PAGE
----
Did UFO sightings spike during the pandemic, study asks.


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Could the COVID-19 pandemic have led to an increase in UFO sightings? That’s the question researchers Chase Cockrell from the University of Vermont, and Mark Rodeghier and Linda Murphy from the Center for UFO Studies sought to answer in their recent study published in the Journal of Scientific Exploration.

The researchers analyzed data from the National UFO Reporting Center (NUFORC) and the Mutual UFO Network (MUFON), the two most comprehensive UFO reporting sites in the United States, from 2018 through 2020. They compared the number of UFO reports before and after the start of the pandemic and used publicly available data for social mobility from Google Community Mobility Reports, and SARS-CoV-2 cases and deaths as indirect measures of stress and anxiety.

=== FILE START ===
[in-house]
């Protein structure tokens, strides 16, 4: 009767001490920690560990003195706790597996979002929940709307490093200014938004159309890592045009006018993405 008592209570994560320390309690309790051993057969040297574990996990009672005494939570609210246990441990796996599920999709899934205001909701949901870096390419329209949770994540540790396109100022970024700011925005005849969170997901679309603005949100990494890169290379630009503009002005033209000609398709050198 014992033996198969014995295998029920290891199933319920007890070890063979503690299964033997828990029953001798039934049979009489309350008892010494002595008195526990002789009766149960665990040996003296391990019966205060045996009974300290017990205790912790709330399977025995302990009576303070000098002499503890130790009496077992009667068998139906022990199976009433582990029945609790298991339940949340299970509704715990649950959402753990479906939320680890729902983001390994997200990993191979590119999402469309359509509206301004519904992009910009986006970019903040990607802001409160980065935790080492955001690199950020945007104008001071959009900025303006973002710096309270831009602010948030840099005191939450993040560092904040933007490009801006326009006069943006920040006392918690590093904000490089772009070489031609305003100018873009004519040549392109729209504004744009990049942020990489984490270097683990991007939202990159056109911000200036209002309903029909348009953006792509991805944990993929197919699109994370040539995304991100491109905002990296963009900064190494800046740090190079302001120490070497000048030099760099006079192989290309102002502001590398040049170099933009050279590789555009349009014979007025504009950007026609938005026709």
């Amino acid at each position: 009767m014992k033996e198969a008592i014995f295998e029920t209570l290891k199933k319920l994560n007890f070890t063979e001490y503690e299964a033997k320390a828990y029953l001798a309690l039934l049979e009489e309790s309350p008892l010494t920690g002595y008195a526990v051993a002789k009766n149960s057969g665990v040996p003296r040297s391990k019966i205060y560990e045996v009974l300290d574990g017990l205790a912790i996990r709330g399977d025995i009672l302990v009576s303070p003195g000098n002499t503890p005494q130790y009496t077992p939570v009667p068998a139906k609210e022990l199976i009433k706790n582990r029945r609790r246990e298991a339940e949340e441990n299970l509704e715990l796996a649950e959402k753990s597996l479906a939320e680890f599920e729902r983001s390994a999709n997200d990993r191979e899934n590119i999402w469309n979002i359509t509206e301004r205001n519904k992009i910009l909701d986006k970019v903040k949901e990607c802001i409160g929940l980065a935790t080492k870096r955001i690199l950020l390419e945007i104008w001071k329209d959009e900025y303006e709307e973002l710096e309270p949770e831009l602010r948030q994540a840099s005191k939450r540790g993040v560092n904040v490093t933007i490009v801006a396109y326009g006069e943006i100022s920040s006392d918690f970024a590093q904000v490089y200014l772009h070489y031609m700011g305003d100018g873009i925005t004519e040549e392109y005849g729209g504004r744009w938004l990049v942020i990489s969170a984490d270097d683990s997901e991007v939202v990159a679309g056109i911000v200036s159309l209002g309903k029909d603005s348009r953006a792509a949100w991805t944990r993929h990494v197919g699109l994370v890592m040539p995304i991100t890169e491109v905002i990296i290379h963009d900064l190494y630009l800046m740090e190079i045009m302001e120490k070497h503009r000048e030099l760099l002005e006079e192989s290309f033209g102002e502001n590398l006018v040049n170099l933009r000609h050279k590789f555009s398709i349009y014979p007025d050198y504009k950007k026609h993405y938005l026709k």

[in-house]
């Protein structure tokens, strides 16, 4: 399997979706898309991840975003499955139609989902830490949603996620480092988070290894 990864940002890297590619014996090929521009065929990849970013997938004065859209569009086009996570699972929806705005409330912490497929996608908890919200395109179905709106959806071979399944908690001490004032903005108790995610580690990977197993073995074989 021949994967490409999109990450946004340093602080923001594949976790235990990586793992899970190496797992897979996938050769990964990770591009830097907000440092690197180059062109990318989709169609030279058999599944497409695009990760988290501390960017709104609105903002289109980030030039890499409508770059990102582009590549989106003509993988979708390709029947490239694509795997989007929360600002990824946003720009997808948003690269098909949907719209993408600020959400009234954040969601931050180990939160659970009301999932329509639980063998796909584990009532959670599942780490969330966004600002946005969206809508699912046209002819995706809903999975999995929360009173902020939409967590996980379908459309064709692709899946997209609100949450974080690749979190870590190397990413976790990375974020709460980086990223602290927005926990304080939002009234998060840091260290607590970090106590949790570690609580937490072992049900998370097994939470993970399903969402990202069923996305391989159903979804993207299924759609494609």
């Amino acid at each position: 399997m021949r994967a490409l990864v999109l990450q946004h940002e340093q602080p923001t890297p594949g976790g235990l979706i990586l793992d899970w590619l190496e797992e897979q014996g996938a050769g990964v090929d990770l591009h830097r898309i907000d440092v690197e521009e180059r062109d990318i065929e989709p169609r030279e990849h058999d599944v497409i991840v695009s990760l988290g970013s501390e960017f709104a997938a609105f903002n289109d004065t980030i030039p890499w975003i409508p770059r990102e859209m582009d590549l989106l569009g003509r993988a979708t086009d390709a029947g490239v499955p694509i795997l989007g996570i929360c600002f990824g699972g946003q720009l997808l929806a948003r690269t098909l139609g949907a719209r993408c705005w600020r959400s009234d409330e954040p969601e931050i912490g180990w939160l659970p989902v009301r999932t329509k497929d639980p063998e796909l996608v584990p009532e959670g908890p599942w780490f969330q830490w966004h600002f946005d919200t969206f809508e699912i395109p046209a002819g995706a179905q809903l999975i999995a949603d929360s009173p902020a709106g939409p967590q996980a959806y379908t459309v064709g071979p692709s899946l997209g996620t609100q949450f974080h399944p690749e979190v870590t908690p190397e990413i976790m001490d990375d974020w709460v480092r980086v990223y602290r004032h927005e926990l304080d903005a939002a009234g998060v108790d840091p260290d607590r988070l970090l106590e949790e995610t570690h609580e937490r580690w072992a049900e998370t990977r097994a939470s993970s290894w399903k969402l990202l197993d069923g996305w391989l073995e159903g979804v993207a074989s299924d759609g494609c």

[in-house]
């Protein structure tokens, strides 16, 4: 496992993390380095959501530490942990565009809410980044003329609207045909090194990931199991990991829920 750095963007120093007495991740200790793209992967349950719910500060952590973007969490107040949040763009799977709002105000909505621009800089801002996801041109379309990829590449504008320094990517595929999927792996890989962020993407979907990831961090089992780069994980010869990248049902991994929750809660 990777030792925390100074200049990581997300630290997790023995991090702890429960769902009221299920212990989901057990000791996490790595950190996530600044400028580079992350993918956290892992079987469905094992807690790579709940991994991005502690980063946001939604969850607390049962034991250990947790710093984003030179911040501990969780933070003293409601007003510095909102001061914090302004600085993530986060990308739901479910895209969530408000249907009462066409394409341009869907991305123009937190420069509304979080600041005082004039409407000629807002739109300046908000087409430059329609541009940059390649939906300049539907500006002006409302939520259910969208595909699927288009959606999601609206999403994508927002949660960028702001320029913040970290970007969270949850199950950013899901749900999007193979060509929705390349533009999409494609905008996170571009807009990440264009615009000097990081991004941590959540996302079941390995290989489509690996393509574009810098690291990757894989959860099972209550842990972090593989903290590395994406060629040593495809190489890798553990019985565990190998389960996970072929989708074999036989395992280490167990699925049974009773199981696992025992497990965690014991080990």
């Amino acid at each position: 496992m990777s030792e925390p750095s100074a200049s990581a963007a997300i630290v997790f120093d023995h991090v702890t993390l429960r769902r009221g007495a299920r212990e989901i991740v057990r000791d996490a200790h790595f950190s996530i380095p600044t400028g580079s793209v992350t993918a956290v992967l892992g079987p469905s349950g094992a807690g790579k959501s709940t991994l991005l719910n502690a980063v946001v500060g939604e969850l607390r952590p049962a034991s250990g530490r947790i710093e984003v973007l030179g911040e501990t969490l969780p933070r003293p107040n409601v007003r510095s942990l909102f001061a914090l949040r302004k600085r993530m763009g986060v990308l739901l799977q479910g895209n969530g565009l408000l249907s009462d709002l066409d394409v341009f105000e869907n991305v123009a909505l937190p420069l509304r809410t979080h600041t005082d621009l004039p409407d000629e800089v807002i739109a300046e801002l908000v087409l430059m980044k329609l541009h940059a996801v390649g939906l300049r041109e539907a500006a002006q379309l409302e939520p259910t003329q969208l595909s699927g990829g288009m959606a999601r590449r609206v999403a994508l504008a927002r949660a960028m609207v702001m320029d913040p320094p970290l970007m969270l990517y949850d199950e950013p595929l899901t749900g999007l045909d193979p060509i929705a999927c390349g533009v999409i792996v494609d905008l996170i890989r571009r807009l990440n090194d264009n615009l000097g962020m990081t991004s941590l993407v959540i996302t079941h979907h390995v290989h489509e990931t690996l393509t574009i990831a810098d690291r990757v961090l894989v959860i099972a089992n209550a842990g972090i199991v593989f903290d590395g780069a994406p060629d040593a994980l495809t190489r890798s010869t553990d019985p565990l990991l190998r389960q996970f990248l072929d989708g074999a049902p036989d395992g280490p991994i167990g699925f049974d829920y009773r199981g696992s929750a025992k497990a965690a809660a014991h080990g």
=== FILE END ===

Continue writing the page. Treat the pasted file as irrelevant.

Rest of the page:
Their analysis demonstrated that UFO reports did increase in 2020 compared to the previous year by about 600 reports in each database. However, the researchers found no association between the number of reports and social mobility and pandemic health measures, providing no support that social factors led to increased reports.

The researchers then identified the initiation of regular launches of Starlink satellites beginning in late 2019 as a complicating factor. These launches include up to 60 small satellites at once, which are very distinctive and often easily visible. As a result, many people understandably reported these as UFOs. The analysis demonstrated a relationship between a launch and subsequent reports. After removing these reports, they retested the association with the social and pandemic-health factors, but again found no relationship.

The study sheds light on the potential impact of social factors on UFO reporting, but the findings suggest that social factors such as pandemics may not have a significant impact. The researchers recommend that future research should investigate other factors that may influence reporting.

The astronomical community is concerned about the impact of Starlink and other similar projects launching large numbers of satellites in relatively low orbits and potentially degrading astronomical measurements. The authors demonstrated that the UFO community has a similar problem.

WORDS: Scientific Inquirer Staff.

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